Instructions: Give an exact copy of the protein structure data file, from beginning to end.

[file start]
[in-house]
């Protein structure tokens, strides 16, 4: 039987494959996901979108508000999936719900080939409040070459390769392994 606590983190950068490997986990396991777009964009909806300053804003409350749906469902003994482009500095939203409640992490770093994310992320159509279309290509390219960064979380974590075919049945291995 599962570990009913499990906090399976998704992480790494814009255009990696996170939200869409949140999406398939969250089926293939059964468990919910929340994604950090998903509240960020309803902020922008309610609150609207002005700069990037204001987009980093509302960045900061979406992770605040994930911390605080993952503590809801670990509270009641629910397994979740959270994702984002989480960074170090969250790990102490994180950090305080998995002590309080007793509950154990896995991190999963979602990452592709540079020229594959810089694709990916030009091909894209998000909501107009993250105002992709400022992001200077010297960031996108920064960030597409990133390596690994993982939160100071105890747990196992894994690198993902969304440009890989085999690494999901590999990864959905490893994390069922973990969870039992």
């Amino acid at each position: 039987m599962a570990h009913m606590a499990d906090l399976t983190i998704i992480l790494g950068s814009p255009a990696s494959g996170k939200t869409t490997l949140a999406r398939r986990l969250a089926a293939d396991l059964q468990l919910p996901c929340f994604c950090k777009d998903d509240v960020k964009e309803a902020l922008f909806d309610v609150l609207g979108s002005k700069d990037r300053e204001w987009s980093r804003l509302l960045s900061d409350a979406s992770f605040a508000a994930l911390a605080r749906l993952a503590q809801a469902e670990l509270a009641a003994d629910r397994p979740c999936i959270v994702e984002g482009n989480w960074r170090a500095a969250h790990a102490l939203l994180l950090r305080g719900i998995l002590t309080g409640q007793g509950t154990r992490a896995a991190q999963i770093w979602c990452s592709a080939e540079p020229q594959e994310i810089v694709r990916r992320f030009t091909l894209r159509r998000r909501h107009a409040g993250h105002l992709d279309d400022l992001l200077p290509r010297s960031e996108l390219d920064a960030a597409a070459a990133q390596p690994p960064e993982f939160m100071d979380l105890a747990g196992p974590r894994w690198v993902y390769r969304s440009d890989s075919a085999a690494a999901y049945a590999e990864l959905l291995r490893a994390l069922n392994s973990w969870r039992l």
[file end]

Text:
[in-house]
């Protein structure tokens, strides 16, 4: 039987494959996901979108508000999936719900080939409040070459390769392994 606590983190950068490997986990396991777009964009909806300053804003409350749906469902003994482009500095939203409640992490770093994310992320159509279309290509390219960064979380974590075919049945291995 599962570990009913499990906090399976998704992480790494814009255009990696996170939200869409949140999406398939969250089926293939059964468990919910929340994604950090998903509240960020309803902020922008309610609150609207002005700069990037204001987009980093509302960045900061979406992770605040994930911390605080993952503590809801670990509270009641629910397994979740959270994702984002989480960074170090969250790990102490994180950090305080998995002590309080007793509950154990896995991190999963979602990452592709540079020229594959810089694709990916030009091909894209998000909501107009993250105002992709400022992001200077010297960031996108920064960030597409990133390596690994993982939160100071105890747990196992894994690198993902969304440009890989085999690494999901590999990864959905490893994390069922973990969870039992």
């Amino acid at each position: 039987m599962a570990h009913m606590a499990d906090l399976t983190i998704i992480l790494g950068s814009p255009a990696s494959g996170k939200t869409t490997l949140a999406r398939r986990l969250a089926a293939d396991l059964q468990l919910p996901c929340f994604c950090k777009d998903d509240v960020k964009e309803a902020l922008f909806d309610v609150l609207g979108s002005k700069d990037r300053e204001w987009s980093r804003l509302l960045s900061d409350a979406s992770f605040a508000a994930l911390a605080r749906l993952a503590q809801a469902e670990l509270a009641a003994d629910r397994p979740c999936i959270v994702e984002g482009n989480w960074r170090a500095a969250h790990a102490l939203l994180l950090r305080g719900i998995l002590t309080g409640q007793g509950t154990r992490a896995a991190q999963i770093w979602c990452s592709a080939e540079p020229q594959e994310i810089v694709r990916r992320f030009t091909l894209r159509r998000r909501h107009a409040g993250h105002l992709d279309d400022l992001l200077p290509r010297s960031e996108l390219d920064a960030a597409a070459a990133q390596p690994p960064e993982f939160m100071d979380l105890a747990g196992p974590r894994w690198v993902y390769r969304s440009d890989s075919a085999a690494a999901y049945a590999e990864l959905l291995r490893a994390l069922n392994s973990w969870r039992l």